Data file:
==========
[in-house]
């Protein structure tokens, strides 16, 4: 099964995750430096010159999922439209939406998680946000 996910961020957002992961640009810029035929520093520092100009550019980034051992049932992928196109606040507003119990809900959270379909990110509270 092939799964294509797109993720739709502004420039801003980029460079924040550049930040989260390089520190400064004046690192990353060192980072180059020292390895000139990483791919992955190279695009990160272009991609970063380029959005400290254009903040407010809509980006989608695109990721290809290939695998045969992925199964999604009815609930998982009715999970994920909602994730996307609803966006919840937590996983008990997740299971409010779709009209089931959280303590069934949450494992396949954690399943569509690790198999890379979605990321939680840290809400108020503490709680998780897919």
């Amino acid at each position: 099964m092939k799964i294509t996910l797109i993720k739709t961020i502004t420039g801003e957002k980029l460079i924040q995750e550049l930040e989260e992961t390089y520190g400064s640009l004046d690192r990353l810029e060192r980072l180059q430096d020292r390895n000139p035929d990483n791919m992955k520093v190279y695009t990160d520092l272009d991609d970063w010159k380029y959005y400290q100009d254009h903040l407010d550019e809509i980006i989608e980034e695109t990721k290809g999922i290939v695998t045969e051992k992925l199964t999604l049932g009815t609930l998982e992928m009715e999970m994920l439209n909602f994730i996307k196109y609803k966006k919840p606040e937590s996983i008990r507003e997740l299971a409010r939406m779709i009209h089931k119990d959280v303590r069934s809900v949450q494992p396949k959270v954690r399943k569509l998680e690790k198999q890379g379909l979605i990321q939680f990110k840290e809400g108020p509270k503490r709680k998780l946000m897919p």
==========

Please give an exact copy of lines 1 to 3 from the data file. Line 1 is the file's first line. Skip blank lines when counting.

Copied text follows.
[in-house]
């Protein structure tokens, strides 16, 4: 099964995750430096010159999922439209939406998680946000 996910961020957002992961640009810029035929520093520092100009550019980034051992049932992928196109606040507003119990809900959270379909990110509270 092939799964294509797109993720739709502004420039801003980029460079924040550049930040989260390089520190400064004046690192990353060192980072180059020292390895000139990483791919992955190279695009990160272009991609970063380029959005400290254009903040407010809509980006989608695109990721290809290939695998045969992925199964999604009815609930998982009715999970994920909602994730996307609803966006919840937590996983008990997740299971409010779709009209089931959280303590069934949450494992396949954690399943569509690790198999890379979605990321939680840290809400108020503490709680998780897919």
């Amino acid at each position: 099964m092939k799964i294509t996910l797109i993720k739709t961020i502004t420039g801003e957002k980029l460079i924040q995750e550049l930040e989260e992961t390089y520190g400064s640009l004046d690192r990353l810029e060192r980072l180059q430096d020292r390895n000139p035929d990483n791919m992955k520093v190279y695009t990160d520092l272009d991609d970063w010159k380029y959005y400290q100009d254009h903040l407010d550019e809509i980006i989608e980034e695109t990721k290809g999922i290939v695998t045969e051992k992925l199964t999604l049932g009815t609930l998982e992928m009715e999970m994920l439209n909602f994730i996307k196109y609803k966006k919840p606040e937590s996983i008990r507003e997740l299971a409010r939406m779709i009209h089931k119990d959280v303590r069934s809900v949450q494992p396949k959270v954690r399943k569509l998680e690790k198999q890379g379909l979605i990321q939680f990110k840290e809400g108020p509270k503490r709680k998780l946000m897919p």